WSU gets $40 million for biofuels research
Agriculture grant is among largest awarded
Washington State University is getting a $40 million research grant to produce “green” jet fuel from woody debris in Northwest forests.
The five-year grant from the U.S. Department of Agriculture is aimed at creating a cost-competitive, domestically produced biofuel that the airlines would embrace.
The idea of fermenting carbohydrates found in cellulose-derived tree sugars and extracting the molecules to make jet fuel isn’t new, said Norman Lewis, director of WSU’s Institute of Biological Chemistry.
“Woody plant materials produce an enormous range of chemicals,” he noted. However, “scientific and technical” barriers still impede large-scale commercial production of aviation fuel from wood, Lewis said.
In addition to WSU’s grant, which focuses on fuel produced from logging debris, the University of Washington is receiving $40 million to research converting plantation-grown poplar trees into aviation, diesel and gasoline fuels.
Agriculture Secretary Tom Vilsack announced the awards Wednesday at Seattle-Tacoma International Airport. The research grants are among the largest awarded by the agency and mark the federal government’s latest efforts to develop biofuels and regional renewable-energy markets.
Partners in the two projects include universities, research entities and corporations, such as timber giant Weyerhaeuser, from Washington and nine other states: Oregon, Colorado, California, Idaho, New Mexico, Wisconsin, Montana, Minnesota and Pennsylvania.
“It’s very much a university and industry-led effort,” said WSU’s Lewis.
Researchers say wood biofuels have the potential to help the Northwest recover from the loss of natural resource jobs in recent years and utilize existing infrastructure, such as timber and pulp mills, to serve another regional powerhouse: the airline industry.
Jet fuel is the biggest single expense for airlines, accounting for about one-third of their total expenses this year. In addition, air travel is responsible for about 3 percent of greenhouse gases. Airlines have been seeking ways to control their fluctuating fuel costs and reduce their carbon footprint by turning to alternative fuel sources that can be interchanged with petroleum-based kerosene. The Pentagon has pushed forward on a research project to produce algae-based biofuel, while airlines have considered a range of options, including cooking oil and a combination of coconut oil and babassu oil, which comes from a palm tree in northern Brazil.
Last month, President Barack Obama announced a partnership to invest up to $510 million over three years to produce advanced aviation and marine biofuels to power military and commercial transportation.
WSU’s Lewis said the goal would be to produce carbon-neutral jet fuel from woody debris. But calculating the fuel’s carbon footprint is part of the research work.
Cutting the cost of aviation biofuel will be one of the researchers’ biggest challenges. Though the cost of conventional jet fuel continues to rise, Lewis said aviation biofuel is still more expensive for airlines.
One of the cost hurdles has been addressing lignin, a glue-like material that comprises up to 30 percent of some woods. Researchers will work to expand their knowledge of how lignin can be used. Their work will also focus on developing high-value byproducts from converting wood to jet fuel, whose sale could help subsidize the cost of biofuel.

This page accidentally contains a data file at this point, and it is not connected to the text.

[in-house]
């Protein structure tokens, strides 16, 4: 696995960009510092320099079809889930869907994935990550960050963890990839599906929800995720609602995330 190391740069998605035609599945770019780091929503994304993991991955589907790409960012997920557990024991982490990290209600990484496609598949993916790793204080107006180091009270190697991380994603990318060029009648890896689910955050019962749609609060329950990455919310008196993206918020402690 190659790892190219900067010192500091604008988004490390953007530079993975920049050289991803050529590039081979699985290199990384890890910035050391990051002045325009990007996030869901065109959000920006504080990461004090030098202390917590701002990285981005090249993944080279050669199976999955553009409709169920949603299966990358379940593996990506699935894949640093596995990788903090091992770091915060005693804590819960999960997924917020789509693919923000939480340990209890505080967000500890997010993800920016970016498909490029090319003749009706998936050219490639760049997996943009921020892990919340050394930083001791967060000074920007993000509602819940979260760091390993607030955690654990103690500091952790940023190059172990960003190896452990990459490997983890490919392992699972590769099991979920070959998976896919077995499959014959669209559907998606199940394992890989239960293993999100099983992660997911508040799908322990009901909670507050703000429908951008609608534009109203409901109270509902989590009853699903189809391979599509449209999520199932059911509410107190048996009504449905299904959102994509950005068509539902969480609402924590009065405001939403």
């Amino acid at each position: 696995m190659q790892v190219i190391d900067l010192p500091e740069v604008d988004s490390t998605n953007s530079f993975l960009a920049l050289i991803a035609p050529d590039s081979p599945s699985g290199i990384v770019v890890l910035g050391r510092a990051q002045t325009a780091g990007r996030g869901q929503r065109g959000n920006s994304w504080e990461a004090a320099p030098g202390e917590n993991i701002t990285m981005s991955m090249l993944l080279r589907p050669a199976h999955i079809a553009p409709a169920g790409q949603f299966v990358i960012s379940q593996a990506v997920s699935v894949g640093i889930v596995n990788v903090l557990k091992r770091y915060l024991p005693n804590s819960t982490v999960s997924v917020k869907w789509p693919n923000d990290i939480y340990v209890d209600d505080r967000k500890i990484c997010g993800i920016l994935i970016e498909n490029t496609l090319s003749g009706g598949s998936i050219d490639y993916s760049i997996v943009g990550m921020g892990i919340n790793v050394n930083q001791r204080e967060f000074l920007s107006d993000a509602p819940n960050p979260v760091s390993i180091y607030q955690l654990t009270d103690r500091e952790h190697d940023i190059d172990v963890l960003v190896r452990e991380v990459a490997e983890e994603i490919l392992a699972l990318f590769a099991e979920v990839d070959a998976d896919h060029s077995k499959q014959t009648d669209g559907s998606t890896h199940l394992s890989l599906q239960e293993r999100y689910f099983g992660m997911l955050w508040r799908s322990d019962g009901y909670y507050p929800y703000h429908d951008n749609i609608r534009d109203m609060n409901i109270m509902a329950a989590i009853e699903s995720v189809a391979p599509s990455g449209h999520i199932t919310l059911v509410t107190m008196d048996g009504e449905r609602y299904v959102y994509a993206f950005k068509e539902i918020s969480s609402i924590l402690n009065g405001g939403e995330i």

The WSU project will evaluate biofuels from planting through growing, harvest and conversion to ensure an environmentally sustainable and economically viable industry.
“We are looking at all the bottlenecks that have prevented these things from being readily converted before,” Lewis said. “We think there is potential to replace some of the natural resource jobs lost in the region in recent years.”
Researchers said they also will focus on ensuring that any new technologies developed in the projects translate to viable industries, something other biofuels efforts have garnered criticism for by failing to accomplish. That means helping landowners understand whether they would benefit by growing wood products for the new industry; training workers; and educating schoolchildren, college students and communities about the biofuels industry, particularly those likely to be affected by or to benefit from its development.
Production of fuels and chemicals from biomass will be a huge industrial enterprise in the future, said Richard Gustafson, a University of Washington professor of forest resources and a lead on the UW project.
“It is essential that it be sustainable from an economic, environmental and social point of view,” he said. “The research lays the foundation for building a sustainable enterprise before large-scale commercialization.”
Overall, the five-year program announced by the Agriculture Department Wednesday includes more than $136 million in research and development grants to public- and private-sector partners in 22 states. In addition to Washington, university partners from Louisiana, Tennessee and Iowa will lead projects to focus in part on developing aviation biofuels from tall grasses, crop residues and forest resources.
The Associated Press and staff writer Becky Kramer contributed to this report.